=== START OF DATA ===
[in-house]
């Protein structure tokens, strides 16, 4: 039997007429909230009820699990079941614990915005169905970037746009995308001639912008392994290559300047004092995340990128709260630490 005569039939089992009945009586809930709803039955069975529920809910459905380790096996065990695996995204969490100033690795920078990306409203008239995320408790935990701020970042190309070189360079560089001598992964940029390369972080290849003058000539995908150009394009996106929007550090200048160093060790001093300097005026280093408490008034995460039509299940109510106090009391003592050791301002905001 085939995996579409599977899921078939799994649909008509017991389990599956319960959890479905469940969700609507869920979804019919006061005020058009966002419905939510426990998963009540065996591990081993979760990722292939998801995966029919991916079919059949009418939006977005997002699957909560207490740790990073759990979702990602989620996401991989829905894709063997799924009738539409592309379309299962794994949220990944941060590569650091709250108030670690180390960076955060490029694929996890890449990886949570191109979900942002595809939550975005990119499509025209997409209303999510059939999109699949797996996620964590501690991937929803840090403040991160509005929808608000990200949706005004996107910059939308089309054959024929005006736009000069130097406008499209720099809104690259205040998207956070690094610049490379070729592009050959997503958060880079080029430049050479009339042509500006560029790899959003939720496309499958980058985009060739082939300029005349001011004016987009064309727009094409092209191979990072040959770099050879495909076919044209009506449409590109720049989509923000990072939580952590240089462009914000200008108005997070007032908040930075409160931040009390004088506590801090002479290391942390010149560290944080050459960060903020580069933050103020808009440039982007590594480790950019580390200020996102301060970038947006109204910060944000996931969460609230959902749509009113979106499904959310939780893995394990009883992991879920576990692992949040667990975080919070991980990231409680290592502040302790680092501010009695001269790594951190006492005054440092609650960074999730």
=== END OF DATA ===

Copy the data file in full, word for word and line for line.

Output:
[in-house]
């Protein structure tokens, strides 16, 4: 039997007429909230009820699990079941614990915005169905970037746009995308001639912008392994290559300047004092995340990128709260630490 005569039939089992009945009586809930709803039955069975529920809910459905380790096996065990695996995204969490100033690795920078990306409203008239995320408790935990701020970042190309070189360079560089001598992964940029390369972080290849003058000539995908150009394009996106929007550090200048160093060790001093300097005026280093408490008034995460039509299940109510106090009391003592050791301002905001 085939995996579409599977899921078939799994649909008509017991389990599956319960959890479905469940969700609507869920979804019919006061005020058009966002419905939510426990998963009540065996591990081993979760990722292939998801995966029919991916079919059949009418939006977005997002699957909560207490740790990073759990979702990602989620996401991989829905894709063997799924009738539409592309379309299962794994949220990944941060590569650091709250108030670690180390960076955060490029694929996890890449990886949570191109979900942002595809939550975005990119499509025209997409209303999510059939999109699949797996996620964590501690991937929803840090403040991160509005929808608000990200949706005004996107910059939308089309054959024929005006736009000069130097406008499209720099809104690259205040998207956070690094610049490379070729592009050959997503958060880079080029430049050479009339042509500006560029790899959003939720496309499958980058985009060739082939300029005349001011004016987009064309727009094409092209191979990072040959770099050879495909076919044209009506449409590109720049989509923000990072939580952590240089462009914000200008108005997070007032908040930075409160931040009390004088506590801090002479290391942390010149560290944080050459960060903020580069933050103020808009440039982007590594480790950019580390200020996102301060970038947006109204910060944000996931969460609230959902749509009113979106499904959310939780893995394990009883992991879920576990692992949040667990975080919070991980990231409680290592502040302790680092501010009695001269790594951190006492005054440092609650960074999730």